Licensing Spaghetti Western films


(Guanto) #1

Does anyone have any insight as to what exactly would be involved with legally being able to show Spaghetti Western films on a big screen for say a film festival, or obtaining broadcast rights for the small screen, for say a hosted spaghetti western movie show? Taking a critical look at something like the slapped together Mill Creek collection makes me think this may not be an unobtainable goal.


(autephex) #2

Well, the Mill Creek stuff is not legal, its just that nobody is going to bother with taking any action against them.

The same would probably apply to both scenarios you ask about, but if you want to do it legally then you need to first find out who owns the rights and then contact them about arrangements.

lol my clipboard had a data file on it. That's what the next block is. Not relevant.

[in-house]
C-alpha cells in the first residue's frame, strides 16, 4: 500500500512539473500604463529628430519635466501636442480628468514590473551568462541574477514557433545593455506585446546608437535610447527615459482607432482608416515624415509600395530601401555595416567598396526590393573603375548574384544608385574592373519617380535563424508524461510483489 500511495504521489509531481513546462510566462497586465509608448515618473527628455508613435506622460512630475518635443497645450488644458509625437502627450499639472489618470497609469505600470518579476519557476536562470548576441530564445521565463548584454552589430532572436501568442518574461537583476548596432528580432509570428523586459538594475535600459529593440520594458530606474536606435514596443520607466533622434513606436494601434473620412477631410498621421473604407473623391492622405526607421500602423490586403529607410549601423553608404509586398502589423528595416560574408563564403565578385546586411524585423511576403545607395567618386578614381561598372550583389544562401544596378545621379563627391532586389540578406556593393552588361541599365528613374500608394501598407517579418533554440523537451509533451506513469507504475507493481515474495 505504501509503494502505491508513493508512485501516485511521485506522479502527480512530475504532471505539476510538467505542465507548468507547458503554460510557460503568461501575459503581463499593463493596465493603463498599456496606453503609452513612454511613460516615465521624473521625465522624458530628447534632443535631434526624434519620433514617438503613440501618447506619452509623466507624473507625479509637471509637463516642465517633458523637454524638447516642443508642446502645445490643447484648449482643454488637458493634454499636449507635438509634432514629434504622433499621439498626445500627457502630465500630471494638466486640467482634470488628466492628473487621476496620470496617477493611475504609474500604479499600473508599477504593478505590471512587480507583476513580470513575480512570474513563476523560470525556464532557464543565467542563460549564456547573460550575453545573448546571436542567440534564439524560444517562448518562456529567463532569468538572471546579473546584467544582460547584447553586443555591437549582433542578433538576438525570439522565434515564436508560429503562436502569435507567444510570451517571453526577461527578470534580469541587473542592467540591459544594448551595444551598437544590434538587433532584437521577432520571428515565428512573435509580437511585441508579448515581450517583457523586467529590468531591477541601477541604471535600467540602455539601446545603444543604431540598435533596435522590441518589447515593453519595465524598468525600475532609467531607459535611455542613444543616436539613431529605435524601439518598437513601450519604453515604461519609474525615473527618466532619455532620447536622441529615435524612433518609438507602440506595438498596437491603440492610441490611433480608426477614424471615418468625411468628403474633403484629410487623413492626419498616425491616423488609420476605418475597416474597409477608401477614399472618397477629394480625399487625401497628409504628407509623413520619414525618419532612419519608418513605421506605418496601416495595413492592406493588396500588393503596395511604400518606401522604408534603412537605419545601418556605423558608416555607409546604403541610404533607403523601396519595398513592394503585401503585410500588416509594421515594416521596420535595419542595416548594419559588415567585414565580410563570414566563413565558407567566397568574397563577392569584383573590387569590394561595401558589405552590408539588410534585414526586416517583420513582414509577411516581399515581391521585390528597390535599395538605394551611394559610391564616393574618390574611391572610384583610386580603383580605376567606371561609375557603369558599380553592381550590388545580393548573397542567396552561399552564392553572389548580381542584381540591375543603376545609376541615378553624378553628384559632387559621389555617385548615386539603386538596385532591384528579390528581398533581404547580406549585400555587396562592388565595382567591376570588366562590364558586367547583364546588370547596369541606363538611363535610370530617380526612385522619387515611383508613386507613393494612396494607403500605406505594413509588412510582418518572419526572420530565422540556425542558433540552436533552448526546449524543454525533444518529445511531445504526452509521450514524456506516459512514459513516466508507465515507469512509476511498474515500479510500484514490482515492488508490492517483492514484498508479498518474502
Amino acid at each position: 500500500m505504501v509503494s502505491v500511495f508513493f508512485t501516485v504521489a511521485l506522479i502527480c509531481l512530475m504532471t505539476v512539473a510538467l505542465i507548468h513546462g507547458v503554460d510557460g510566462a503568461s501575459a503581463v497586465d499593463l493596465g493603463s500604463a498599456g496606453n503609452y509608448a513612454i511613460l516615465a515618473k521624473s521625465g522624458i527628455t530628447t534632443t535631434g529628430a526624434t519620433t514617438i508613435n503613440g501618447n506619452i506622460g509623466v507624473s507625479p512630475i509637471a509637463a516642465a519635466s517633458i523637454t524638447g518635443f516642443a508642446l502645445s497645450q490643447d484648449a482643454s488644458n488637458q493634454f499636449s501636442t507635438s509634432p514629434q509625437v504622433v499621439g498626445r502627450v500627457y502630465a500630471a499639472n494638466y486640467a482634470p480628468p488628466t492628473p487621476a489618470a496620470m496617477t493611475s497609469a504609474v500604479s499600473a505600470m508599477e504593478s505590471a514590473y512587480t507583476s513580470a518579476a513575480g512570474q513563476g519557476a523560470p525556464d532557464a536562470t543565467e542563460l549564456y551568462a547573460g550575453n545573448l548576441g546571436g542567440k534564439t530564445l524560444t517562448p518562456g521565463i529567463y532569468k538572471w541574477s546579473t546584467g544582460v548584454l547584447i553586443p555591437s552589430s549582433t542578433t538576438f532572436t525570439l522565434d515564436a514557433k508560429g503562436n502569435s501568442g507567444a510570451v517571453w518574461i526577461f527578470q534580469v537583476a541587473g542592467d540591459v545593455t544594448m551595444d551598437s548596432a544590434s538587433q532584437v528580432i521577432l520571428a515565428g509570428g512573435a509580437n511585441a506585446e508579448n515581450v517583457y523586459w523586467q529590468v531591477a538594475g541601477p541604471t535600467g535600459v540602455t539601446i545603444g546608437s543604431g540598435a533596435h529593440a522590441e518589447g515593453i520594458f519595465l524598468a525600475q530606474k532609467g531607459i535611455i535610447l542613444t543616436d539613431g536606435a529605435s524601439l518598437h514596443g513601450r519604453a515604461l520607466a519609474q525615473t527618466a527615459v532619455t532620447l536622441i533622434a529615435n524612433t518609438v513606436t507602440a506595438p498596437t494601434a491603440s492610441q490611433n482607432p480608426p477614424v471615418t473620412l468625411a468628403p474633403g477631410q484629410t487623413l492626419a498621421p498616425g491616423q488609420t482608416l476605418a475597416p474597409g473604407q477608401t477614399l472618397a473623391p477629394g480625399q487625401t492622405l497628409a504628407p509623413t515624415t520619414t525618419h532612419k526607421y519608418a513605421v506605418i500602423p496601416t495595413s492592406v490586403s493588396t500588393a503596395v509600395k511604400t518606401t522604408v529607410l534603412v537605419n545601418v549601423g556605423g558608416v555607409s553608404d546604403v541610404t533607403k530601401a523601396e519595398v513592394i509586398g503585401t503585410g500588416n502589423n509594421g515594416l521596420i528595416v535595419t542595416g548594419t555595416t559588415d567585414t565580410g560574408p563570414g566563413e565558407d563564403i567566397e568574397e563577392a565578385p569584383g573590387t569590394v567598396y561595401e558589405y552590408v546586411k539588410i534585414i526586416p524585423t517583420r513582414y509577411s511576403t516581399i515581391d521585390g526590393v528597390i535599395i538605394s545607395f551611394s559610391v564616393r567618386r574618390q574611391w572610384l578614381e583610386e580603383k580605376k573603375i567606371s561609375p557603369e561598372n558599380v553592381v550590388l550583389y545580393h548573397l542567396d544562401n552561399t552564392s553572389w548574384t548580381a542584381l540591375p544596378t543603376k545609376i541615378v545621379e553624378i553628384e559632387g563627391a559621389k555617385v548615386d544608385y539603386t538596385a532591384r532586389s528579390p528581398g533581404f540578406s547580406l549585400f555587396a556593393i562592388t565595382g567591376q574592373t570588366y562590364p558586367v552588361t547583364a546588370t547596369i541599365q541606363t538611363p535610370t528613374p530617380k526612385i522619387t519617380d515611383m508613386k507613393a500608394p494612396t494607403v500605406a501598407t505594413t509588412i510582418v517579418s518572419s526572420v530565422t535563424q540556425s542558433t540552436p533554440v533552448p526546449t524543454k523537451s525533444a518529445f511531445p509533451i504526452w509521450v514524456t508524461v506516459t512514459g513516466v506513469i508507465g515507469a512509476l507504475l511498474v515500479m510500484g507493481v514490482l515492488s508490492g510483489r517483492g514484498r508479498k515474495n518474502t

If you’re wanting to just discuss spaghetti westerns, I believe you can legally show clips from them without the rights, so long as you are commenting on the content and not showing the whole movies.


(Guanto) #3

No kidding on Mill Creek? Wow - I mean their multi-genre catalog is so massive it seems if even just a few of the production companies (or their estates) got together with some slimy ambulance chaser they could make a killing just because of the sheer number of licensing violations you could bang against their substantial distribution and sales. Are we sure lots of those films haven’t just defaulted or are an untraceable IP maybe? I dunno…

Anyway definitely referring to showing the whole movie “Svengoolie” style in my hypothesis.


(autephex) #4

I could be wrong but the assumption is that thesr are grey market unlicensed releases that just fly under the radar


(Guanto) #5

Well then the sheer quantity of “flying” astonishes me. Thanks for the insight.


(Yodlaf Peterson) #6

I think some Mill Creek stuff is licenced and some isn’t. i.e. the Sony and Crown stuff are at least.